Thich Nhat Hanh, poetic peace activist and master of mindfulness, dies at 95

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(Reuters) – Thich Nhat Hanh, the Zen Buddhist monk, poet and (*95*) activist who within the Sixties got here to prominence as an opponent of the Vietnam War, died on Saturday aged 95 surrounded by his followers within the temple the place his non secular journey started.

“The International Plum Village Community of Engaged Buddhism proclaims that our beloved instructor Thich Nhat Hanh handed away peacefully at Tu Hieu Temple in Hue, Vietnam, at 00:00hrs on twenty second January, 2022, at the age of 95,” mentioned his official Twitter account.

In an impressive physique of works and public appearances spanning many years, Thich Nhat Hanh spoke in mild but highly effective tones of the necessity to “stroll as in case you are kissing the earth along with your toes”.

He suffered a stroke in 2014 which left him unable to talk and returned to Vietnam to stay out his remaining days within the central metropolis of Hue, the traditional capital and his place of delivery, after spending a lot of his grownup life in exile.

As a pioneer of Buddhism within the West, he shaped the “Plum Village” monastery in France and spoke often on the apply of mindfulness – figuring out and distancing oneself from sure ideas with out judgement – to the company world and his worldwide followers.

“You learn to endure. If you know the way to endure, you endure a lot, a lot much less. And then you know the way to make good use of struggling to create pleasure and happiness,” he mentioned in a 2013 lecture.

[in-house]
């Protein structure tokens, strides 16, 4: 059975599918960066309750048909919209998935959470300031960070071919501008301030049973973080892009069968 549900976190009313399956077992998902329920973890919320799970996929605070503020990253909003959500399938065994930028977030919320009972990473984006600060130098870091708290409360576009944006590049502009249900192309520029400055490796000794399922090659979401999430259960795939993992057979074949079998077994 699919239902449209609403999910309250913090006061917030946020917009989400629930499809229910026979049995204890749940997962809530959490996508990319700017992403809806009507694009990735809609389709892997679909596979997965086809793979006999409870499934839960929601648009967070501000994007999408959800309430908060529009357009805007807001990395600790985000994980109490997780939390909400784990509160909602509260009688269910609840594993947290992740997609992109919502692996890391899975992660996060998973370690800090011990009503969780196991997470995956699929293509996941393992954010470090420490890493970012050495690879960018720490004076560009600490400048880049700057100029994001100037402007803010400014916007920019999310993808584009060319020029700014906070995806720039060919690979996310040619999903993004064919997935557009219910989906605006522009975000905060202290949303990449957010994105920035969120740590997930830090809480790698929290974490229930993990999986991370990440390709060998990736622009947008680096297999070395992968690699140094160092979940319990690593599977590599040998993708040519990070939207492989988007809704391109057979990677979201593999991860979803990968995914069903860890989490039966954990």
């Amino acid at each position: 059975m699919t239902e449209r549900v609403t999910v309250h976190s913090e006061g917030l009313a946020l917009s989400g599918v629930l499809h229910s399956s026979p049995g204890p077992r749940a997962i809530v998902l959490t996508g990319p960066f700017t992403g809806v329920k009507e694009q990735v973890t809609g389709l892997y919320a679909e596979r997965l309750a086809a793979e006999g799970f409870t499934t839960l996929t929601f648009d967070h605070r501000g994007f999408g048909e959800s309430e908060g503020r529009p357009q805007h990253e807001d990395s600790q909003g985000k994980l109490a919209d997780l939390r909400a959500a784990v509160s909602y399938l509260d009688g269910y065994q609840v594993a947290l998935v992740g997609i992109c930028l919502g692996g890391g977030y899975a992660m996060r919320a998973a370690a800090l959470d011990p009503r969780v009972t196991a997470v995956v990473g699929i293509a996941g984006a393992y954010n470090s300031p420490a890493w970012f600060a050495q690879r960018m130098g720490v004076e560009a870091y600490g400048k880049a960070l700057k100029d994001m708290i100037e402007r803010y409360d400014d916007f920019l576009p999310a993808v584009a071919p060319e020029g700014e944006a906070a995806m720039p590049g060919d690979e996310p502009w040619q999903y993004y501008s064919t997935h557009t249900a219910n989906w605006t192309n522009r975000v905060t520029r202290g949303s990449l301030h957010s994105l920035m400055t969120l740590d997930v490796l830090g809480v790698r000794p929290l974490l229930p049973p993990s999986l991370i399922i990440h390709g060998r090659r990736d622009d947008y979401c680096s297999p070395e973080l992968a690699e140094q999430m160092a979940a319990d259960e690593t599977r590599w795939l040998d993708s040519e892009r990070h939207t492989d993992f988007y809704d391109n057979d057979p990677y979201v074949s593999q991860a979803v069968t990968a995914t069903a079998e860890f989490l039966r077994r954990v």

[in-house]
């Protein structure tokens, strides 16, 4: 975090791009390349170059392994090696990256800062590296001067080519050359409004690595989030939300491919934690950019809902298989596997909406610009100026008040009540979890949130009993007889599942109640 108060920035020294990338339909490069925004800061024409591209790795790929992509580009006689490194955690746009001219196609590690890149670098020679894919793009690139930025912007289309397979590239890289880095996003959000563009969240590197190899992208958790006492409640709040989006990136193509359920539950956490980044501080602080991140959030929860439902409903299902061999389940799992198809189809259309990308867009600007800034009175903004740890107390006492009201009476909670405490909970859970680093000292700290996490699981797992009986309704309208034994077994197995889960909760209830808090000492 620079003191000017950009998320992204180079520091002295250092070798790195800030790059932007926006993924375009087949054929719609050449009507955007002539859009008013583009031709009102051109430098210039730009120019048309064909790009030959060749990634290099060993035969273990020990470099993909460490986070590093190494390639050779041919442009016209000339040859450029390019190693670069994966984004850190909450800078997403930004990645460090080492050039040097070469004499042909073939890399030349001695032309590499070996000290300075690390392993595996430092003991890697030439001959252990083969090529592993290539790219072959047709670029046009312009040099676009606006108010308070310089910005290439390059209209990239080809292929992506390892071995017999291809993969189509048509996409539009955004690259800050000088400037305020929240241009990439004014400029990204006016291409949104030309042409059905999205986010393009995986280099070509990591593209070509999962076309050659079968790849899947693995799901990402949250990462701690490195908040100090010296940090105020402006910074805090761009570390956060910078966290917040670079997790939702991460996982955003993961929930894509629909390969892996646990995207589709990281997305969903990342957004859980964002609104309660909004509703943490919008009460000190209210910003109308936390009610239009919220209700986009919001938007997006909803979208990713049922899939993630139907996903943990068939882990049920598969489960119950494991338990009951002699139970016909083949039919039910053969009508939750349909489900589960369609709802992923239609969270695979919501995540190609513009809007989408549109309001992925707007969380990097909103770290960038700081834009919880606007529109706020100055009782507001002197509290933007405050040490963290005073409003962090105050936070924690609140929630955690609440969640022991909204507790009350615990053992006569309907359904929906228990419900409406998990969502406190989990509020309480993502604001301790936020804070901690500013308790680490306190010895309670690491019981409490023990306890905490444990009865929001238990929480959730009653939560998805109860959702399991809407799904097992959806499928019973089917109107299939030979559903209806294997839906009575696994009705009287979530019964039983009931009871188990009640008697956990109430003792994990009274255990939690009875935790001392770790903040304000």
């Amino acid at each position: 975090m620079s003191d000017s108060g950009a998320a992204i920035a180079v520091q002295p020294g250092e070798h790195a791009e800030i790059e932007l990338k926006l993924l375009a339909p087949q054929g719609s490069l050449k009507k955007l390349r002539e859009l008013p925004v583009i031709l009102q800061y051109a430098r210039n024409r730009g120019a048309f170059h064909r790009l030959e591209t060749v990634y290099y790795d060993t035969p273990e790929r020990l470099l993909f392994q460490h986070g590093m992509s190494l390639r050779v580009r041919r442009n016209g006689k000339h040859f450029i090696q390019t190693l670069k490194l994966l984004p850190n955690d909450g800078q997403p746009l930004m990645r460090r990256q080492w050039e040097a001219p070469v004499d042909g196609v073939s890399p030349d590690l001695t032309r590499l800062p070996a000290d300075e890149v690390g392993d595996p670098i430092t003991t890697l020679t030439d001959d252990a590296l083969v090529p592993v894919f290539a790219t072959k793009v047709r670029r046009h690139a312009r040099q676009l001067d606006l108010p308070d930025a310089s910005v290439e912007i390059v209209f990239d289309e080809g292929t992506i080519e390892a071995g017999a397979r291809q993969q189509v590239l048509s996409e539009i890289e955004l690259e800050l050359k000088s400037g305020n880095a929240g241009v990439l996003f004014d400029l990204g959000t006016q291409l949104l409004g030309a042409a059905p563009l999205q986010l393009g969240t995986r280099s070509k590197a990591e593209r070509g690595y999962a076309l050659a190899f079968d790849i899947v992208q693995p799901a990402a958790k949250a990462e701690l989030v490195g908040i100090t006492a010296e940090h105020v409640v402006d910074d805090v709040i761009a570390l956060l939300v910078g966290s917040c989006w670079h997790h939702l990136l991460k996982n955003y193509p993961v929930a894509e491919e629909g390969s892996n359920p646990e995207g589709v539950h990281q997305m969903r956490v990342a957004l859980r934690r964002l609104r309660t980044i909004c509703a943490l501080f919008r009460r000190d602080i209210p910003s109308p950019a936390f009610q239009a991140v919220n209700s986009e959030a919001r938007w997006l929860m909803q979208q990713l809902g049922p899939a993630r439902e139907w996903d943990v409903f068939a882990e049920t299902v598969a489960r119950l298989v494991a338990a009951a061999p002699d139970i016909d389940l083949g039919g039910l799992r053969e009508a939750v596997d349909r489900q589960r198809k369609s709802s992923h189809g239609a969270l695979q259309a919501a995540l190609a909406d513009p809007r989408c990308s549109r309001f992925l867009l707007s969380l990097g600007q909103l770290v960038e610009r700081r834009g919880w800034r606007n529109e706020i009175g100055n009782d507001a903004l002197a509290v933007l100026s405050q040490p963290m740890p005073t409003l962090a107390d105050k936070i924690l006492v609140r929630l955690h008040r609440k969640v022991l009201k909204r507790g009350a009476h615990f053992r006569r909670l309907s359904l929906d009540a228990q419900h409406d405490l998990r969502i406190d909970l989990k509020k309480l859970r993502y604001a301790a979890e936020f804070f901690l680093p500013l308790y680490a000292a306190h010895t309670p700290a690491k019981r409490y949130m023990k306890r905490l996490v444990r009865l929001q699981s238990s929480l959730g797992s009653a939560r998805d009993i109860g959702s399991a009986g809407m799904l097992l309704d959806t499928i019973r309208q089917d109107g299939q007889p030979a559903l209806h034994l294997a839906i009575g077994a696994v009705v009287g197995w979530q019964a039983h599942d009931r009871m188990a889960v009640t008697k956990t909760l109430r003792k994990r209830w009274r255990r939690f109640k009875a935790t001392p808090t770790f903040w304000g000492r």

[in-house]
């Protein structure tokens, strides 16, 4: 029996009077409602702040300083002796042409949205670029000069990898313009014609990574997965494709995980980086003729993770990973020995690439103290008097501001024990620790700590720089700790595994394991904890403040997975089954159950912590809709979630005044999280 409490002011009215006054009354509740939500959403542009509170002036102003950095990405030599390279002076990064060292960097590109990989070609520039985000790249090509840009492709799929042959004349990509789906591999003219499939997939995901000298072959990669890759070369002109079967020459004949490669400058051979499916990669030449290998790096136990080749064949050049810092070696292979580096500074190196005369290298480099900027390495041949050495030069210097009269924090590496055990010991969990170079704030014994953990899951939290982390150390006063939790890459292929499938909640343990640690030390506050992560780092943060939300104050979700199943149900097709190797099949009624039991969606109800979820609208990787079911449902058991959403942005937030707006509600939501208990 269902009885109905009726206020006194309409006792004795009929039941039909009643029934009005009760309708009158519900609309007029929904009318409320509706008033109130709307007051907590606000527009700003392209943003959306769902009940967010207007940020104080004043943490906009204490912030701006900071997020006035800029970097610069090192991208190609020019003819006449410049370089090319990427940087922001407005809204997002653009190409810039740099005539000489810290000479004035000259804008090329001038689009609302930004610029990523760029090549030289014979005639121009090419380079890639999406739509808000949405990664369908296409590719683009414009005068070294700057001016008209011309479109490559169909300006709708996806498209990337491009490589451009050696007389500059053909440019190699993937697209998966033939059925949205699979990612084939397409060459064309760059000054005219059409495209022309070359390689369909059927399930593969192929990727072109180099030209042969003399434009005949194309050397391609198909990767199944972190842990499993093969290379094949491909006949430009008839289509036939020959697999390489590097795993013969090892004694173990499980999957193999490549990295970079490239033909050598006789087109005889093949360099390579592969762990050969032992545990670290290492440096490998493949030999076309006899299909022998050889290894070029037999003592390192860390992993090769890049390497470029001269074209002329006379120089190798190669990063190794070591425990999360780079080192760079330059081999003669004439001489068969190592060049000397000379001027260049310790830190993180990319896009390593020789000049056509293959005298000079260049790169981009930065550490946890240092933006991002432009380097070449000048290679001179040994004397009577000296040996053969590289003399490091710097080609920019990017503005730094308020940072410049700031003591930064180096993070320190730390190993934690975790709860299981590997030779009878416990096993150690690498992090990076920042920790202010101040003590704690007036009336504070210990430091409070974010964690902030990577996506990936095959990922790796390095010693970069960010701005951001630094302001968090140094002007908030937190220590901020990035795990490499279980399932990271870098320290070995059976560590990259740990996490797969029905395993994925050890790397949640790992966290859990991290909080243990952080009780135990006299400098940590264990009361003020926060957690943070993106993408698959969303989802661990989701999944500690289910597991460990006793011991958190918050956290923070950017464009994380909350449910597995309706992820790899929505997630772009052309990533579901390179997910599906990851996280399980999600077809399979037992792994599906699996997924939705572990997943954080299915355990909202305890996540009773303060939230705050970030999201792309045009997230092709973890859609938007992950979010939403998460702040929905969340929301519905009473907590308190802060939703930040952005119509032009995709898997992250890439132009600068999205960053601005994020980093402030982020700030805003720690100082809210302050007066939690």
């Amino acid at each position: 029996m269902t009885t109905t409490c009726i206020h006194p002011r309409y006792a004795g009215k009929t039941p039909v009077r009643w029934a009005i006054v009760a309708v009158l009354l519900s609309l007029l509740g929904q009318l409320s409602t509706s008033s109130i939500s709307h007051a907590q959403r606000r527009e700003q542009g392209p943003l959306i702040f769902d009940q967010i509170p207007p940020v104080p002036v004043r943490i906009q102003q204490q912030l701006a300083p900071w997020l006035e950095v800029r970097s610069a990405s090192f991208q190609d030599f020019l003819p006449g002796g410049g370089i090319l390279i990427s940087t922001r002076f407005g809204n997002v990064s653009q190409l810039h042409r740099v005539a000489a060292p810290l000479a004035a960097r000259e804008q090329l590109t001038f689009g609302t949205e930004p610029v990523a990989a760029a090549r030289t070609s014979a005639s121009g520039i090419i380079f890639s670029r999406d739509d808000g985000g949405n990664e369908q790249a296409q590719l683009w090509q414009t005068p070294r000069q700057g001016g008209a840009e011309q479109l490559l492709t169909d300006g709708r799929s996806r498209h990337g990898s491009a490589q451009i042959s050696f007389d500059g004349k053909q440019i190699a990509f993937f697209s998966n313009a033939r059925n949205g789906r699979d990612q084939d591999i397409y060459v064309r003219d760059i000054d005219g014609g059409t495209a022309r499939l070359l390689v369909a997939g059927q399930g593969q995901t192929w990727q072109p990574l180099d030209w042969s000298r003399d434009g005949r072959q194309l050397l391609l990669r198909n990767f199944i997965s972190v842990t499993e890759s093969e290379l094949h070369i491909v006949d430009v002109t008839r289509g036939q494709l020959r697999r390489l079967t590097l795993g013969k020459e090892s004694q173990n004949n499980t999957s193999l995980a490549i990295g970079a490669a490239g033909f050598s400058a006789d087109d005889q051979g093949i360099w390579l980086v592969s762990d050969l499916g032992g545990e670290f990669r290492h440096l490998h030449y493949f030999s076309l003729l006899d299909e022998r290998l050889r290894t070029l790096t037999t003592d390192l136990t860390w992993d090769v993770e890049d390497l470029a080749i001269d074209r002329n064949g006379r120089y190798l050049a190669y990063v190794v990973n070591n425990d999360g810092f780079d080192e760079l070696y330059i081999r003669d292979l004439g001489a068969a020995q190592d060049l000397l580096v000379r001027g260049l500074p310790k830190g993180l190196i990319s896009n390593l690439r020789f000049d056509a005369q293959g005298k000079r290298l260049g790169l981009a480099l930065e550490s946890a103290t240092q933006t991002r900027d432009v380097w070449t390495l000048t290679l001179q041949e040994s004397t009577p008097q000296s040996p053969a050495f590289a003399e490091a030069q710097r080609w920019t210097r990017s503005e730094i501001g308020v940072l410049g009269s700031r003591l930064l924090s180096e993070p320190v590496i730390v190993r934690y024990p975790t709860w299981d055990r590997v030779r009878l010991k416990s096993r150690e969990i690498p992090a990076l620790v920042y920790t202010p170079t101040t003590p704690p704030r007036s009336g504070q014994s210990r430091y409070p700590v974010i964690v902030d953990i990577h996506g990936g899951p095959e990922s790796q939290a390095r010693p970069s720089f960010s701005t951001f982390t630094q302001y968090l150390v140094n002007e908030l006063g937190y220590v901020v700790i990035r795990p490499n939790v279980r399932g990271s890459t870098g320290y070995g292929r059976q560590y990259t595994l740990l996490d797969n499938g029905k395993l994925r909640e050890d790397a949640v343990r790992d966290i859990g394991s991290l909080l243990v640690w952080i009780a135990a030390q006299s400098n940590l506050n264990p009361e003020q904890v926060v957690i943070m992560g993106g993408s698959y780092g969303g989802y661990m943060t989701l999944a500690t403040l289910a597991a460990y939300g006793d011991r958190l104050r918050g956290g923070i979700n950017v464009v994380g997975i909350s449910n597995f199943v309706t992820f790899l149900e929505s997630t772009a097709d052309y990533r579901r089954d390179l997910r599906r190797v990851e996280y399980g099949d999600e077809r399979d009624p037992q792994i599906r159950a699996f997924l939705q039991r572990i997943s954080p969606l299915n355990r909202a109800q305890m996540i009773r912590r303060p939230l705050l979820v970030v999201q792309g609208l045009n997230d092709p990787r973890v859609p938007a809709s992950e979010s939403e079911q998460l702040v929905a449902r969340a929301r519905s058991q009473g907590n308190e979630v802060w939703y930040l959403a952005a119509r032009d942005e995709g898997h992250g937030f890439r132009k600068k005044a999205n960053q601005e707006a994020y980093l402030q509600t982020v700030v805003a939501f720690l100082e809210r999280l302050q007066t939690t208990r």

“The artwork of happiness and the artwork of struggling at all times go collectively”.

Born Nguyen Xuan Bao in 1926, Thich Nhat Hanh was ordained as a monk as fashionable Vietnam’s founding revolutionary Ho Chi Minh led efforts to liberate the Southeast Asian nation from its French colonial rulers.

Thich Nhat Hanh, who spoke seven languages, lectured at Princeton and Columbia universities within the United States within the early Sixties. He returned to Vietnam in 1963 to hitch a rising Buddhist opposition to the U.S.-Vietnam War, demonstrated by self-immolation protests by a number of monks.

“I noticed communists and anti-communists killing and destroying one another as a result of either side believed they’d a monopoly on the reality,” he wrote in 1975.

“My voice was drowned out by the bombs, mortars and shouting”.

‘LIKE A PINE TREE’

Towards the peak of the Vietnam War within the Sixties he met civil rights chief Martin Luther King, whom he persuaded to talk out in opposition to the battle.

King referred to as Thich Nhat Hanh “an apostle of (*95*) and non-violence” and nominated him for the Nobel Peace Prize.

“I don’t personally know of anybody extra worthy of the Nobel Peace Prize than this mild Buddhist monk from Vietnam,” King wrote in his nomination letter.

While within the United States to satisfy King a yr earlier, the South Vietnamese authorities banned Thich Nhat Hanh from returning dwelling.

Fellow monk Haenim Sunim, who as soon as acted as Thich Nhat Hanh’s translator throughout a visit to South Korea, mentioned the Zen master was calm, attentive and loving.

“He was like a big pine tree, permitting many individuals to relaxation beneath his branches along with his great educating of mindfulness and compassion,” Haemin Sunim instructed Reuters.

“He was one of essentially the most superb individuals I’ve ever met”.

Thich Nhat Hanh’s works and promotion of the thought of mindfulness and meditation have loved a renewed recognition because the world reels from the consequences of a coronavirus pandemic that has killed over one million individuals and upended every day life.

“Hope is essential, as a result of it may make the current second easier to bear,” Thich Nhat Hanh wrote. “If we imagine that tomorrow might be higher, we will bear a hardship immediately.

“If you’ll be able to chorus from hoping, you’ll be able to convey your self completely into the current second and uncover the enjoyment that’s already right here.”

(Reporting by James Pearson; Additional reporting by Tom Heneghan in Paris; Editing by Nick Macfie and Rosalba O’Brien)



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